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NZ to take strong stance on bottom trawling.



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Hon Jim Anderton 12/09/2006

NZ to take strong stance on bottom trawling New Zealand is taking a strong stance on bottom trawling in international waters, and will seek the support of other nations at regional meetings and at the United Nations General Assembly next month, the government announced today.

Foreign Minister Winston Peters, Fisheries Minister Jim Anderton, and Conservation Minister Chris Carter said the government was seeking an immediate moratorium on the high seas outside areas where competent Regional Fisheries Management Organisations (RFMOs) existed or were under negotiation.

Mr Anderton said such a measure would exclude bottom trawling from about a third of the world’s high seas. He said the government was also advocating that RFMOs should institute strong conservation measures to protect vulnerable ecosystems such as seamounts by 2008.

Mr Carter said New Zealand was putting RFMOs on notice.

"We want decisive action to protect vulnerable marine ecosystems by 2008. If that does not happen we will have no choice but to look at other options, such as a global moratorium.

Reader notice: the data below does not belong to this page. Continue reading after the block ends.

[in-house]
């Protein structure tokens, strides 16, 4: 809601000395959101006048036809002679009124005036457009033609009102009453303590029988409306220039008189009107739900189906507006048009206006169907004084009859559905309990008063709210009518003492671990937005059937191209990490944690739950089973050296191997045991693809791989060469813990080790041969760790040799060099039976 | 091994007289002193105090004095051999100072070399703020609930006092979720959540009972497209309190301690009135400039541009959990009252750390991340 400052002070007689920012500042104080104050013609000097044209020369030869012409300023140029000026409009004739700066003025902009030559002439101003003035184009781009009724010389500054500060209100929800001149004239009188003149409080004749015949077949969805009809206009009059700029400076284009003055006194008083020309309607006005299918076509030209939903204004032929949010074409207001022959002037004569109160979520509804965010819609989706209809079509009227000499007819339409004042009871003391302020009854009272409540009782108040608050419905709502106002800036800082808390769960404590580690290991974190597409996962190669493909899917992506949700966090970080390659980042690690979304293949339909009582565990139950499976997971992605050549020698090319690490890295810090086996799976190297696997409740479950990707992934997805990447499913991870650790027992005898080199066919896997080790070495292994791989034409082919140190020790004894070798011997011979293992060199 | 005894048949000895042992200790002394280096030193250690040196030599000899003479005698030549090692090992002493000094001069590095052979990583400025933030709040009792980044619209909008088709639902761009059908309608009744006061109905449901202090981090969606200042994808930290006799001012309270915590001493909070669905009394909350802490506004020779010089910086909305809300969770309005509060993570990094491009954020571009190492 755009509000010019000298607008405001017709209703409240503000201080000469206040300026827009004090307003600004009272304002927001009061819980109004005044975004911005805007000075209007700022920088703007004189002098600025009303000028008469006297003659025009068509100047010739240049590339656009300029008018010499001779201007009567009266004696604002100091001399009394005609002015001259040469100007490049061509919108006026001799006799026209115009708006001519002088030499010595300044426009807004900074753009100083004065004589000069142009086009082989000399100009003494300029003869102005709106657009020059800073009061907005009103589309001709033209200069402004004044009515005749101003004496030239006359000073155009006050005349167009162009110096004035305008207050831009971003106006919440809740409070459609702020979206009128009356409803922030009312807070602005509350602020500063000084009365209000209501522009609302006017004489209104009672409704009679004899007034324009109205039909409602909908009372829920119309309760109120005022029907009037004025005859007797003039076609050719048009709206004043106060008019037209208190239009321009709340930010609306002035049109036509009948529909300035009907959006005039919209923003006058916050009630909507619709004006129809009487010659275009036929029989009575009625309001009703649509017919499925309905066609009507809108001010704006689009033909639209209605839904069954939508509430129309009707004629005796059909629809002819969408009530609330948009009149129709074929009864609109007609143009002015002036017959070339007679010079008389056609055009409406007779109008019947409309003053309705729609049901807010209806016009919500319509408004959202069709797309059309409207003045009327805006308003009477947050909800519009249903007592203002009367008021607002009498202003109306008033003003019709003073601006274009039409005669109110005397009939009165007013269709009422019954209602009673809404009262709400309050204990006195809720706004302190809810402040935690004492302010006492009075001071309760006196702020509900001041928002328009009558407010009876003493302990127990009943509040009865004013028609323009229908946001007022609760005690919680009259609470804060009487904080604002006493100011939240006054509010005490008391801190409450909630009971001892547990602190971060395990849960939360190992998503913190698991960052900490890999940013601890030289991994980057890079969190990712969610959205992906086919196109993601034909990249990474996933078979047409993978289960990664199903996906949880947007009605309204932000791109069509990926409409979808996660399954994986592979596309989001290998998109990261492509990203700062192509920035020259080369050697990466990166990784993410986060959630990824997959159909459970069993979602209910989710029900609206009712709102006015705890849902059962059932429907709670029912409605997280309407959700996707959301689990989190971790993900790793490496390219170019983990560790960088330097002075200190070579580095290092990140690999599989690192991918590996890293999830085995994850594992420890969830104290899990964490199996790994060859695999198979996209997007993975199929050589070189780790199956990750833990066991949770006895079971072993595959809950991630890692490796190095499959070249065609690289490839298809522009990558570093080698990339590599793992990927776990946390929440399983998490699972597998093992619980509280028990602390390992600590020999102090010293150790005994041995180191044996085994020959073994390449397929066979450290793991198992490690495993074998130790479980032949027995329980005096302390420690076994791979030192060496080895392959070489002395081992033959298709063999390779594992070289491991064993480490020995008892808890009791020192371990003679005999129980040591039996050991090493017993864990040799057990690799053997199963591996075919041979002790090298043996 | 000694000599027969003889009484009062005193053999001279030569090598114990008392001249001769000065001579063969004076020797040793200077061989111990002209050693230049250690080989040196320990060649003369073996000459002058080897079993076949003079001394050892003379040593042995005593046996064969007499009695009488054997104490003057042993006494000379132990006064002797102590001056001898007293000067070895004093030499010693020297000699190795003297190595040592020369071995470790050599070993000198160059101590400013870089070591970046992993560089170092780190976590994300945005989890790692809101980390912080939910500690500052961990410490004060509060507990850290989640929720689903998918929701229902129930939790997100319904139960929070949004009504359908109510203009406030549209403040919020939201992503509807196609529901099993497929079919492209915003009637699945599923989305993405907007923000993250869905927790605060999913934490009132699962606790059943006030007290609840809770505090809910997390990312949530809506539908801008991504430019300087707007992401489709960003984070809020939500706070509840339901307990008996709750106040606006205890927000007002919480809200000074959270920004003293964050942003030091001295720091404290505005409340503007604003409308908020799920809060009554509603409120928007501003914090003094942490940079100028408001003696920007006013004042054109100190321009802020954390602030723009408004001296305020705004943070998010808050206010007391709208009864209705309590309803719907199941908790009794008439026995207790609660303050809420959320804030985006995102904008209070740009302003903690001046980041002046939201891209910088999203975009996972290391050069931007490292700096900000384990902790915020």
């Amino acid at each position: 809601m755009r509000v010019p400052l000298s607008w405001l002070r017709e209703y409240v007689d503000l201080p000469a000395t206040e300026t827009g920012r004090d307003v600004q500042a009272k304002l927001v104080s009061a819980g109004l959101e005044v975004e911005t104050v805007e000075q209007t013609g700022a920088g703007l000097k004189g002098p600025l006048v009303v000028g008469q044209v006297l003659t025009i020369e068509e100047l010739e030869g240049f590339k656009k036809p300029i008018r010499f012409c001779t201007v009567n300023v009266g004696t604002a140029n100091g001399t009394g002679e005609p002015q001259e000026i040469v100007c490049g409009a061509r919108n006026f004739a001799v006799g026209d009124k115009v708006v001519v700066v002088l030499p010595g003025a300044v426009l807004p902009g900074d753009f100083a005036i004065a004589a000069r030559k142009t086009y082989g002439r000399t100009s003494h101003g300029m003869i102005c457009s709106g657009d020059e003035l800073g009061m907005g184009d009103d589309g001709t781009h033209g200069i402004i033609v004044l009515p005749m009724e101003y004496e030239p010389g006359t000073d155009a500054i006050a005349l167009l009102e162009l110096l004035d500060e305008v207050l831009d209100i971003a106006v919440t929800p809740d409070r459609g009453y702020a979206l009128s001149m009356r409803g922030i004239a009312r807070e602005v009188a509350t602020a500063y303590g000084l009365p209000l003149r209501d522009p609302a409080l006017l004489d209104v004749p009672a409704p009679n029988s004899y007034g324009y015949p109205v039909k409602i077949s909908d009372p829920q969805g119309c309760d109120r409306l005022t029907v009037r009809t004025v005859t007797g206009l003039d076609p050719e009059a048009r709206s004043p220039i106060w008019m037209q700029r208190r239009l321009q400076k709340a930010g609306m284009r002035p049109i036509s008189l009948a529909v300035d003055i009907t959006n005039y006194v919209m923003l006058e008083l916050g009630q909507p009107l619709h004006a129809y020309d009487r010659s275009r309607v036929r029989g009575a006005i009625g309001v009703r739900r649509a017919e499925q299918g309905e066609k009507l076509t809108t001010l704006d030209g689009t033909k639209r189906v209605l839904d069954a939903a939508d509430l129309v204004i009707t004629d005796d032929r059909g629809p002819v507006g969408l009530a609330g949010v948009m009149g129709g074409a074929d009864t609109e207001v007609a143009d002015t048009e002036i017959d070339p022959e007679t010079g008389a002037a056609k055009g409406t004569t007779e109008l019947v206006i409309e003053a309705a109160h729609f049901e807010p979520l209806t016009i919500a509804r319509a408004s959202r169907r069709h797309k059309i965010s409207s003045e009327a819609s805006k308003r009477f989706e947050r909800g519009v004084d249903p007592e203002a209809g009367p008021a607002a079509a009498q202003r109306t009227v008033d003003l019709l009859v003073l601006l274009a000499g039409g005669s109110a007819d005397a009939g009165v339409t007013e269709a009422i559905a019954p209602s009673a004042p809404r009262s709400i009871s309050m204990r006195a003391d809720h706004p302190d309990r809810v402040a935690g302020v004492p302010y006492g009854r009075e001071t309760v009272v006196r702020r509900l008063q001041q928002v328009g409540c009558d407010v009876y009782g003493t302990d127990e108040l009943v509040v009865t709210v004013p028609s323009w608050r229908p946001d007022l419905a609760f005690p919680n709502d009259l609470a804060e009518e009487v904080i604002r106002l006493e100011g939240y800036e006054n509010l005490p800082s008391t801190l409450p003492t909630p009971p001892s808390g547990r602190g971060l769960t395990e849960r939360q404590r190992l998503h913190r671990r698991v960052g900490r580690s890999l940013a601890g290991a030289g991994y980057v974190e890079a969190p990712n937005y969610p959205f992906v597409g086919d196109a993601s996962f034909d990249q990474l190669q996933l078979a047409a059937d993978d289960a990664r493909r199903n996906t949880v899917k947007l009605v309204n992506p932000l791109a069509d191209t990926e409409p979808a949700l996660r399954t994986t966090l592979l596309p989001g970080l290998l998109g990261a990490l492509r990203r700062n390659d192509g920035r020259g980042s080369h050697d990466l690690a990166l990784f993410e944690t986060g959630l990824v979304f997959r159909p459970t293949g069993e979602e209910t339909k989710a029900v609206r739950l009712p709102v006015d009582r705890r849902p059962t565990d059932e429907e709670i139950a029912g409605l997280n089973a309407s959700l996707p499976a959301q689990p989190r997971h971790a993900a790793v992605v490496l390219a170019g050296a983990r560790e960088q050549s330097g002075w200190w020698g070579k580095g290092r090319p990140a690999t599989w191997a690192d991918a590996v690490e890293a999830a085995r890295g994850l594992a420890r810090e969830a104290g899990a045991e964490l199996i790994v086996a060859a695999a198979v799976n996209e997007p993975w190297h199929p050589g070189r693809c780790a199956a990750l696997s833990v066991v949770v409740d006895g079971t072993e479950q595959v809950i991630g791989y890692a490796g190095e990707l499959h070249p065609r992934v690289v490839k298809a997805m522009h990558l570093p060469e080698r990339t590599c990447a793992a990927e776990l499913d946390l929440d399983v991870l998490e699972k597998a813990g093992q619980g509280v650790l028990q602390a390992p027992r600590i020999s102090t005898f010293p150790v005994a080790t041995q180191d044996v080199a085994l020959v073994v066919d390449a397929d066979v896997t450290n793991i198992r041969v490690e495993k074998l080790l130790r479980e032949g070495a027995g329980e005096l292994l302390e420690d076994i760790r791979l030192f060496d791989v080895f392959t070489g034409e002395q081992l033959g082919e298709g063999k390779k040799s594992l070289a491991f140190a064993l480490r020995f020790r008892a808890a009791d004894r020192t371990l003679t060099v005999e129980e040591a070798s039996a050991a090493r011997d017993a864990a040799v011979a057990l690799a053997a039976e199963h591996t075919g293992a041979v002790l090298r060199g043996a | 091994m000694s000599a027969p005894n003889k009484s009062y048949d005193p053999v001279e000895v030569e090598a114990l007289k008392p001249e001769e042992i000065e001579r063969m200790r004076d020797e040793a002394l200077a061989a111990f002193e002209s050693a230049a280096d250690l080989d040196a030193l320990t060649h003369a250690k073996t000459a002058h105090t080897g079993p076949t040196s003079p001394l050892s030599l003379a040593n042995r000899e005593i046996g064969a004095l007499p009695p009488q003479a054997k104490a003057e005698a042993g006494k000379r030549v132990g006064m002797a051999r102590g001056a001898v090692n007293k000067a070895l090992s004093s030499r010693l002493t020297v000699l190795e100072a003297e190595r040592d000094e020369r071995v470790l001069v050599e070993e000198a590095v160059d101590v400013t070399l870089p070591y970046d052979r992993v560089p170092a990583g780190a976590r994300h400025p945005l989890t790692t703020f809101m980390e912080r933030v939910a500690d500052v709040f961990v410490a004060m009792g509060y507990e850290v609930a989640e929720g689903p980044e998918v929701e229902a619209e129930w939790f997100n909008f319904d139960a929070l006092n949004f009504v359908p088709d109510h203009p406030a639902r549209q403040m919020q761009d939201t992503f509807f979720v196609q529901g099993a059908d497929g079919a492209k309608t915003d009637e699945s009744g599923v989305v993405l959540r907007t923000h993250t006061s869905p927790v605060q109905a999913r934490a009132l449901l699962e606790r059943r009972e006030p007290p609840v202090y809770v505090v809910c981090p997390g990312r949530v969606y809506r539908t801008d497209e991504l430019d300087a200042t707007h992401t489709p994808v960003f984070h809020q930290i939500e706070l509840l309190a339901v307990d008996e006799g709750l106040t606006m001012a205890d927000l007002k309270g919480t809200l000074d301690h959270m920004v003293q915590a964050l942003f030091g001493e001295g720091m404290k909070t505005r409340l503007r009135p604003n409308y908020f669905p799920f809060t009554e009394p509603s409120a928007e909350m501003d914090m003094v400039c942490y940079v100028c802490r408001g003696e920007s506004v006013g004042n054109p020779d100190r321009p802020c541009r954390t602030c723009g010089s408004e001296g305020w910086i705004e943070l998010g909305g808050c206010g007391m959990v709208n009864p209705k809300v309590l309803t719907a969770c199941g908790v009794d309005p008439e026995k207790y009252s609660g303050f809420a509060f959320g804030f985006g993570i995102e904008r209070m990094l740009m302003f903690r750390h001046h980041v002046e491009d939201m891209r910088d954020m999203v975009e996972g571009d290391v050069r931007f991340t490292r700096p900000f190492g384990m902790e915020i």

“The UN General Assembly has already made it clear that establishing controls on the adverse impacts of bottom trawling are urgently needed, and we must accelerate efforts to get them in place.

“There is growing concern and too little known about the impact of bottom trawling on unique marine life and habitats, and we think the international community should proceed with caution, and look very closely at where this fishing method is used.”

Mr Anderton said New Zealand had a very good system of management within its own

EEZ that ensured fisheries would remain sustainable and that environmental issues were addressed.

"We already have some sea floor areas protected from bottom trawling and dredging. Our position on bottom trawling in the high seas is a further example of New Zealand's commitment to being a responsible fishing nation."

Mr Peters said effective management in international waters could best be delivered through international agreements negotiated through RFMOs or through the United Nations.

“Since 2004, New Zealand has been prepared to support, in principle, the concept of an interim global moratorium on bottom trawling on the high seas, if such a proposal had sufficient global support to be practical and enforceable.

"To date such support appears limited, so the best protection mechanism we have are RFMOs.”